Routine visits to a podiatrist skilled in diabetic foot care are key to healthy lower extremities. However, if you already have a diabetic wound and wish to go beyond what your foot doctor does in-office, here are some simple tips to help you manage that wound at home, so you heal, avoid complications, and enjoy life.
Why Can Diabetic Wounds Be Dangerous?
Frankly, diabetic wounds cannot heal on their own. In fact, if left untreated, these open ulcers can destroy skin, blood vessels, nerves, soft tissues, and even bone. A full 20 percent of diabetic wounds lead to some degree of amputation on the affected limb, and infection, both local and bodywide (sepsis), is far too common. They impact 50 percent of diabetics with ulcers.
Bone infections are called osteomyelitis, and skin infections are known as cellulitis. Both are treatable but stubborn and destructive. Some diabetics even develop gangrene with untreated wounds and amputation of all or part of the limb results.
Finally, diabetic wounds are indicators of serious health problems–diabetes, yes, and its associated neuropathy and peripheral artery disease (PAD). People with diabetic wounds may have other comorbidities, such as uncontrolled hypertension, obesity, and a sedentary lifestyle which leads to varicose veins. In short, people must take diabetic wounds seriously and get medical attention right away when symptoms develop.
What Are Some Simple Ways to Manage Diabetic Wounds?
Your podiatrist can educate you on many ways to prevent or lessen the effect of diabetic wounds. He or she can treat deformities that can contribute to wound formation–hammertoes and bunions, as examples. In-office wound debridement removes dead tissue. Your foot and ankle doctor is also an expert on how to care for an existing wound at home. Here are some things the doctor may recommend.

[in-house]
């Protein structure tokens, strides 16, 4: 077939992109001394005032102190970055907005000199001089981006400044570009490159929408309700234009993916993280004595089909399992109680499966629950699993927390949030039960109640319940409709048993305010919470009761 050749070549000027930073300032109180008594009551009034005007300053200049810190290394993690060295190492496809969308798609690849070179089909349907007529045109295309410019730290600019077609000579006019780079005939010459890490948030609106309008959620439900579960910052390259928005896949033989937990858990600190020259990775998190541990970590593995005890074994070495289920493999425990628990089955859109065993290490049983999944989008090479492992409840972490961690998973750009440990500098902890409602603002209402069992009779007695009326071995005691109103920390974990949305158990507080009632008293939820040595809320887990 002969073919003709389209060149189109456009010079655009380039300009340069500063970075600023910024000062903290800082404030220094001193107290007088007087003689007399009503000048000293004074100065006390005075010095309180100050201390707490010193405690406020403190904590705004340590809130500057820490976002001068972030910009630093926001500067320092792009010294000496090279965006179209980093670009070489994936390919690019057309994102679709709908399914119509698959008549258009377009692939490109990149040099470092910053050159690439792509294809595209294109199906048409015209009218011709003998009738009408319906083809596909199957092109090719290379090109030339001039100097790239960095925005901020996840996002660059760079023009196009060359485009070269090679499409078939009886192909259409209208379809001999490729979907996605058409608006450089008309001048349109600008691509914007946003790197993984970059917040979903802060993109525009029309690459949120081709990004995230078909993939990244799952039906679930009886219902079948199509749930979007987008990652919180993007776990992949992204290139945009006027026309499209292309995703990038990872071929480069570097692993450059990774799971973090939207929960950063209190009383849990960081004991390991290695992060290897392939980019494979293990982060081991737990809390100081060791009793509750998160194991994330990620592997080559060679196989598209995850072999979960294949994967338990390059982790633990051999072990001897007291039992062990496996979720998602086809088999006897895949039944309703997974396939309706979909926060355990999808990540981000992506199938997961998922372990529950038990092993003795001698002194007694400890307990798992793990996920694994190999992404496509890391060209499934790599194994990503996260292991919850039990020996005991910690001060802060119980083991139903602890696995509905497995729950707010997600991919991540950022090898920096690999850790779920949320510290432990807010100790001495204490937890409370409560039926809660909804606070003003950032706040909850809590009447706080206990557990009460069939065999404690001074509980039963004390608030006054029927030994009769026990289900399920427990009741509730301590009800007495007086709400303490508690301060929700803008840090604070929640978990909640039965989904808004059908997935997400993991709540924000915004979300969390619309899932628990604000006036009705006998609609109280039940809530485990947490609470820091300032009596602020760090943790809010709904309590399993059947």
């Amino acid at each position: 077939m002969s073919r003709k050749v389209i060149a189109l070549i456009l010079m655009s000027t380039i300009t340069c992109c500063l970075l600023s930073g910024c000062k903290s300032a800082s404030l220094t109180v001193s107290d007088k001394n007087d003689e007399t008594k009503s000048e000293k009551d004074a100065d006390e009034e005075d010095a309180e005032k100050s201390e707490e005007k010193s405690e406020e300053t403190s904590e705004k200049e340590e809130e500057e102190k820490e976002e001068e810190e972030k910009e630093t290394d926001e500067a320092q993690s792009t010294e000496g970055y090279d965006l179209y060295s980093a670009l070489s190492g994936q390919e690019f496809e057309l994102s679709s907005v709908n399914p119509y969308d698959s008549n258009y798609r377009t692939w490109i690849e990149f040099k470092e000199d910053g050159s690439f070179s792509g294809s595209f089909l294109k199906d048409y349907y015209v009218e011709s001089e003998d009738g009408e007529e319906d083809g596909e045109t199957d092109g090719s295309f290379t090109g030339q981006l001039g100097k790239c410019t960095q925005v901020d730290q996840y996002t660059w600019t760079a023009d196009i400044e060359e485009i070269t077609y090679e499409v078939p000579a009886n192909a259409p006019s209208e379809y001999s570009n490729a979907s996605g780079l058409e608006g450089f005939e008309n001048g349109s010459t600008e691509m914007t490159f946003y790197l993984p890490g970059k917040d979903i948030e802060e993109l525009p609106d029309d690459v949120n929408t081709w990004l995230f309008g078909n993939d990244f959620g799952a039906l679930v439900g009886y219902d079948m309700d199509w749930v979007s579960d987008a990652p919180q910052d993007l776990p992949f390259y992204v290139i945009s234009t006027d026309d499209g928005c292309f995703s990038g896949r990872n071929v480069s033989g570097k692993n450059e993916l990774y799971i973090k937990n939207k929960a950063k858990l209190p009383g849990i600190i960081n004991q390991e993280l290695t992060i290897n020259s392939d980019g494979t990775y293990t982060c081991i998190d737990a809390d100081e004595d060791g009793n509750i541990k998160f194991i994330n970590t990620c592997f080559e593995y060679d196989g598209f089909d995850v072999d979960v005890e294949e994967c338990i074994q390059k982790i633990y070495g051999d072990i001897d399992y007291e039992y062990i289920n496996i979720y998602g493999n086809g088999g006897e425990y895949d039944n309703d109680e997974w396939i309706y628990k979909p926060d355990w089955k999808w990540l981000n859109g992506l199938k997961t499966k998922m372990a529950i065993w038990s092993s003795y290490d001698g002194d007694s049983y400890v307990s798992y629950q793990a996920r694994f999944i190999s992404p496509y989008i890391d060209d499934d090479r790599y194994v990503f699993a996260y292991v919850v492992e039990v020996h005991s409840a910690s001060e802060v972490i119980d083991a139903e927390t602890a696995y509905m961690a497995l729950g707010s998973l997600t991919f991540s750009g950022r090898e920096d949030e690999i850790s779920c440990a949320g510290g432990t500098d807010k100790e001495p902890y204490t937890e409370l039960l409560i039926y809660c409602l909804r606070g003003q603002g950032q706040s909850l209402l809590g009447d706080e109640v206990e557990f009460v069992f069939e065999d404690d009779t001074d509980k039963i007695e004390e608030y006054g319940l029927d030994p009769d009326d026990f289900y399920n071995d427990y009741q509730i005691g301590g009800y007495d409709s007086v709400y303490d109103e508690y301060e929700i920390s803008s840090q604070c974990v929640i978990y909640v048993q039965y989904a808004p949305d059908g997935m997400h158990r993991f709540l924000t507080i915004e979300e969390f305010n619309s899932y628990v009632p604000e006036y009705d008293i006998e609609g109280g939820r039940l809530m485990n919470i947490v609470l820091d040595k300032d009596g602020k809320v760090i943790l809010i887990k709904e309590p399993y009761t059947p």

Control Your Blood Sugars
Work with your PCP or endocrinologist to develop ways to manage your blood glucose levels. Exercise, diet, and medications are common methods of control and proven ways to avoid complications, such as heart attack, stroke, retinopathy, and yes, foot ulcers.
Look at Your Feet, and Especially Your Wound, Daily
Inspect for areas of friction and redness. If you have a wound, look for drainage and increased redness and swelling. Notify your podiatrist right away.
Keep Your Wound Bandaged, Clean, and Dry
Ensure to use soft sterile bandages to protect your ulcer from contamination and to reduce friction. Cleanse your foot daily with sterile water or mild soap and warm water (if your doctor so instructs), and pat dry. Use a sterile 4×4 to dry the wound, and apply antimicrobial ointment or cream to keep the area moist and germ-free.
Wear a Walking Boot, or Use Crutches
More serious wounds need to be rested. So, elevate the foot when you can, and wear an offloading boot or use crutches to keep weight off the affected limb.
Avoid Going Barefoot
This applies to walking around the house, too. Also, wear shoes that fit well, provide good support, and place no undue friction on any foot areas.
Diabetic Wound Care in Cincinnati, OH
At Cincinnati Foot & Ankle Care, our board-certified podiatrists provide top-notch diabetic foot care. Beyond that, our foot and ankle experts gladly walk patients through the important steps of diabetic wound care and provide useful information to help them make the wisest decisions about their foot and ankle health and care.
To schedule a consultation with one of our podiatrists, call our office nearest you or use our convenient online appointment request form.